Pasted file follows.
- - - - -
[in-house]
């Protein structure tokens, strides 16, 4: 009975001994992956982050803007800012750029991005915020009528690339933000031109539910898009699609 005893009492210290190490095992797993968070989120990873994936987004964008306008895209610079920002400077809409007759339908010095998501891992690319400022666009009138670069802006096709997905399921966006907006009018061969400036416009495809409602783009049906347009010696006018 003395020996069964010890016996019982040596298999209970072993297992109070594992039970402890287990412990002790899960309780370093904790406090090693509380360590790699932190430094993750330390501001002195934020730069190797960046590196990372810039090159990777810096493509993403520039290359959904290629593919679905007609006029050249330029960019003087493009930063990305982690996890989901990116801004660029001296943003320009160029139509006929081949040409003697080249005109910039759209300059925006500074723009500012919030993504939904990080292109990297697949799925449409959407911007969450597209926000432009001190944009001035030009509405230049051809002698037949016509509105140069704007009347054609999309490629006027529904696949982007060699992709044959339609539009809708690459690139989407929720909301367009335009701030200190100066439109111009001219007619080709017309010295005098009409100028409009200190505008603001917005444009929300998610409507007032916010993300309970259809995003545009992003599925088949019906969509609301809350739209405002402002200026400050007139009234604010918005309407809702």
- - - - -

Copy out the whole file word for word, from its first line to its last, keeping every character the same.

[in-house]
């Protein structure tokens, strides 16, 4: 009975001994992956982050803007800012750029991005915020009528690339933000031109539910898009699609 005893009492210290190490095992797993968070989120990873994936987004964008306008895209610079920002400077809409007759339908010095998501891992690319400022666009009138670069802006096709997905399921966006907006009018061969400036416009495809409602783009049906347009010696006018 003395020996069964010890016996019982040596298999209970072993297992109070594992039970402890287990412990002790899960309780370093904790406090090693509380360590790699932190430094993750330390501001002195934020730069190797960046590196990372810039090159990777810096493509993403520039290359959904290629593919679905007609006029050249330029960019003087493009930063990305982690996890989901990116801004660029001296943003320009160029139509006929081949040409003697080249005109910039759209300059925006500074723009500012919030993504939904990080292109990297697949799925449409959407911007969450597209926000432009001190944009001035030009509405230049051809002698037949016509509105140069704007009347054609999309490629006027529904696949982007060699992709044959339609539009809708690459690139989407929720909301367009335009701030200190100066439109111009001219007619080709017309010295005098009409100028409009200190505008603001917005444009929300998610409507007032916010993300309970259809995003545009992003599925088949019906969509609301809350739209405002402002200026400050007139009234604010918005309407809702």